During the 1980s, while most of us were getting our groove on to Wham, Duran Duran, and early Michael Jackson and Madonna tunes, a long running, influential American art rock band, the Throwing Muses, was just getting started. The songwriter and guitarist at the centre of the band is Kristin Hersh and it’s her diary that has been adapted into a vivid and powerful memoir called, simply, Rat Girl.
From the Spring of 1985 to Spring 1986, Rat Girl recalls a chaotic year of living in squat houses, hearing voices, being diagnosed with bipolar disorder, pregnancy and having her band signed to seminal alternative UK record label, 4AD. Hersh was just 19 but forced to grow up quickly, maintaining a sweet innocence all the while.
Forming the Throwing Muses when she was just 14, Hersh has always had a talent for music. Her hippy philosophy-professor father, whom she called Dude, would often play guitar and sing folk songs to her, but a concussion from a car accident in her youth brought music to life. It began to play outside of her, a jumble of ambient noise and voices that she would have to turn over in her mind to make music and lyrics with before it would leave her alone for a while. Consequently, Hersh has been an incredibly prolific songwriter. She has released more than twenty albums over the 25 years, including nine solo albums.
In 2008 and 2009, Hersh took excerpts of her book to the road. She performed intimate solo shows, under the title of Paradoxical Undressing, in which she would read parts of the book and sings snatches of songs that were relevant to those parts of her life. Along with a backdrop of soft, colourful imagery, they were haunting and beautifully honest shows. Indeed, it’s her voice I could hear when I read Rat Girl.
In written form, the stories from her diary are interspersed with childhood memories and fitting lines from her songs.
Rat Girl is poignant and funny. Although, humour isn’t something we normally expect from such a dark subject matter. Hersh tells stories of the deaths of drug-addicted friends and manic periods of insomnia and hallucinations. She tells of “songs crashing into each other” and a confusion of syllables and melodies that are hard to separate. “I smash my hands over my ears and the music plays louder.” But Hersh’s innocence gives a lightness to the book. She makes no judgements; befriending a young drug addict with blue hair and becoming close friends with old-time Hollywood actress, Betty Hutton—a fellow college student at the university where Dude teaches.
Before Hersh had submitted the book to publishers she released short excerpts to her mailing list of fans. I remember reading one of these that mentioned Betty Hutton, and assuming it was just an hallucination. What a strange scene to be describing, Betty Hutton and her priest at a Throwing Muses show, and Betty’s advice to Hersh to “show off more”. Having finally put the pieces together in Rat Girl, I can see it all much clearer now, even amidst all that is crazy.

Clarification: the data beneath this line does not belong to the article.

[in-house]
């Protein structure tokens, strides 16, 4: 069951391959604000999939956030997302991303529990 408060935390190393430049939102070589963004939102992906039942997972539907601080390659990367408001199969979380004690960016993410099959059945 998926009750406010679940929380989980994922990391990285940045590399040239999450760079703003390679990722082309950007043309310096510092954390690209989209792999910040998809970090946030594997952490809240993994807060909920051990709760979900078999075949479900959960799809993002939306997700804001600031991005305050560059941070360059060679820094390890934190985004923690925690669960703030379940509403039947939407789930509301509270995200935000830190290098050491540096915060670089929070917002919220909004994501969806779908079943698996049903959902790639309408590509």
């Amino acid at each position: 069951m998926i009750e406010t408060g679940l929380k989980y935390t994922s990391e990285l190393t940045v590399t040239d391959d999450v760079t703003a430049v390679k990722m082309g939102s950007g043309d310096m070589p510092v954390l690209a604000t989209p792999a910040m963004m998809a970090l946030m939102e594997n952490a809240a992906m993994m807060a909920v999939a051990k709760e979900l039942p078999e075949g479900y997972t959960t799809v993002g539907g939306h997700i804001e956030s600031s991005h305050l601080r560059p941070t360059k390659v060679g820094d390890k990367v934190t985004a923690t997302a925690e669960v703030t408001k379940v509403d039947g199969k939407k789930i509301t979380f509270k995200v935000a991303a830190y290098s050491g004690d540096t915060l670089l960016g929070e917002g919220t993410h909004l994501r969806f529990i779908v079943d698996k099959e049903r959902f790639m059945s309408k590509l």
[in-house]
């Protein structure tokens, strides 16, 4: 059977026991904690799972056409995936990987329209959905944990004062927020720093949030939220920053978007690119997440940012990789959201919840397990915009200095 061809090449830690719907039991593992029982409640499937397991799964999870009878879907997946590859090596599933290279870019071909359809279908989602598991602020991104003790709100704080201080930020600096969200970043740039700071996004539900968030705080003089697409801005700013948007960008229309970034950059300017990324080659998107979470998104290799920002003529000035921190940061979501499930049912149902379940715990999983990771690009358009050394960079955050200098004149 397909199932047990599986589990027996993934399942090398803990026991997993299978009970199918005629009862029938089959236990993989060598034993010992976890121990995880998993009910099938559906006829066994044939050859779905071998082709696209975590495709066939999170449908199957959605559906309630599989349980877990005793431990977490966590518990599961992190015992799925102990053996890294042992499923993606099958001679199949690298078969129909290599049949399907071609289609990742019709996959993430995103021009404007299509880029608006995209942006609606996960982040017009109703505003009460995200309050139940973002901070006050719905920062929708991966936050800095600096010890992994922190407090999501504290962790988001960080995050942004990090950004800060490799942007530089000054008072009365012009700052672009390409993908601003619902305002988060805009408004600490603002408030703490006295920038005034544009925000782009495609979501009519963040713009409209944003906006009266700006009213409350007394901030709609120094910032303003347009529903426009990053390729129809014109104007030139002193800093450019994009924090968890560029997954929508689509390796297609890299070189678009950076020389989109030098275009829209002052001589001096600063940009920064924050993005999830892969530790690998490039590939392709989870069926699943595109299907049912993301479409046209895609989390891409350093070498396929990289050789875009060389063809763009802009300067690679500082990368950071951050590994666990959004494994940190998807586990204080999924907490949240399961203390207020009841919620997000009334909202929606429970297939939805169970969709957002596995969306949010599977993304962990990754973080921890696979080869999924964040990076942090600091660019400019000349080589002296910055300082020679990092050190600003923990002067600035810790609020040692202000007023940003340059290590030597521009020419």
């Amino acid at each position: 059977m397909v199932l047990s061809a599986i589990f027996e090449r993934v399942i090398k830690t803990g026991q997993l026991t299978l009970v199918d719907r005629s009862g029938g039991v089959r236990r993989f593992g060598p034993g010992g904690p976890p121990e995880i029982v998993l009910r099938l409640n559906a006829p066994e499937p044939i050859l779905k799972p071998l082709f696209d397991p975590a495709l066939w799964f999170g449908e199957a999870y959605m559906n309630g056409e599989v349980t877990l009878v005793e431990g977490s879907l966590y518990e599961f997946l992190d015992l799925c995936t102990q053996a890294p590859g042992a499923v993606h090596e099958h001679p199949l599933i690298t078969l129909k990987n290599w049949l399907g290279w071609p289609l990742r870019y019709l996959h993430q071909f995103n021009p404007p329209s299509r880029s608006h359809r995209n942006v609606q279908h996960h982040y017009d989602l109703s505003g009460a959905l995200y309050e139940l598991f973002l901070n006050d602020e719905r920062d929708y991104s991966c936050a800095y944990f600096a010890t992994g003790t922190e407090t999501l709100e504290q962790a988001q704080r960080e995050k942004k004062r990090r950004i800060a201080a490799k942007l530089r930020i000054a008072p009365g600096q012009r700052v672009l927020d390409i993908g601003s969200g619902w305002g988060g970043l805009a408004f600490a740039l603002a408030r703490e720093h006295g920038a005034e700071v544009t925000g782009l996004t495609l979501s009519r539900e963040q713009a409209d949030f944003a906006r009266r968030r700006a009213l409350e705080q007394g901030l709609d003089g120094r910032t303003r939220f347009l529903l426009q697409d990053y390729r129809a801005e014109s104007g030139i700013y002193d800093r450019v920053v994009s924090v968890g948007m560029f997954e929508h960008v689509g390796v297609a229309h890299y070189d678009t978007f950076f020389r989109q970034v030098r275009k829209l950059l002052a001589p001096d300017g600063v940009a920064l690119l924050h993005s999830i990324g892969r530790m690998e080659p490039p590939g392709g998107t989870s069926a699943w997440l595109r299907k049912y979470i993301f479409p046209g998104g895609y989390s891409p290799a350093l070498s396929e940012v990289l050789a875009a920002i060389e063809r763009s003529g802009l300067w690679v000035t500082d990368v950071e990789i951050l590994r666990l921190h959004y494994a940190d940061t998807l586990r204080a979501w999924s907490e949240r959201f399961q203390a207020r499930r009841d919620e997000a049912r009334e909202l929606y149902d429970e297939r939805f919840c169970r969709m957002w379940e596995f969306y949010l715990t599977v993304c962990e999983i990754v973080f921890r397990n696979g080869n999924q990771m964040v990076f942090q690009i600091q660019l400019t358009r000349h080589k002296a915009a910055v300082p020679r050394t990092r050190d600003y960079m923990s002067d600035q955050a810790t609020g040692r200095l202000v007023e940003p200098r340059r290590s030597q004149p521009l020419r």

The thing that struck me most about this book was the experience of a heightened sensory awareness. Hersh describes her visual perception of sound in rich detail. “I settle the record gently on the turntable like Dude taught me…In seconds, the room is full of bursting colour.” As her mania becomes depression, the book changes pace. The entries become shorter. The syncopation of her writing keeps pace with the syncopation of the music she hears outside of her head. Together, we see what she hears and feel what she sees.
It’s understandable to want to forget these dark periods of our lives. The consequent emotional upheaval gets locked away like an evil monster in the basement. But it’s clear that through the process of writing Rat Girl, Hersh has discovered a fondness for the young girl who was true to herself and everyone around her. She seems charming and hopeful, even while wrestling with her demons.
Her authentic style of writing is not unfamiliar to her legion of dedicated fans. They are used to receiving brief essays with each new song that offer a little of the back-story to the song’s creation. Hersh has never tried to be anything but herself and it’s evident in the conversations captured in her memoir. Often critically acclaimed, Kristin Hersh’s music seems to have flown under the radar of commercial success but in recent years, freed from the shackles of record label bureaucracy, she can now keep the truth in her music as well.
Funded by listener subscription, Hersh constantly rewards her fans with regular releases of new songs, special access to shows and recordings, and a genuine friendly interaction, in exchange for the studio time those funds provide. The excitement was palpable at the mention of a book deal. At last, there would be access to a small part of history—a personal memento—of a girl that has played a big part in one of the greatest alternative bands of our time.
Rat Girl has been released by Penguin in the US and will hit UK and Australian bookstores in 2011 as Paradoxical Undressing.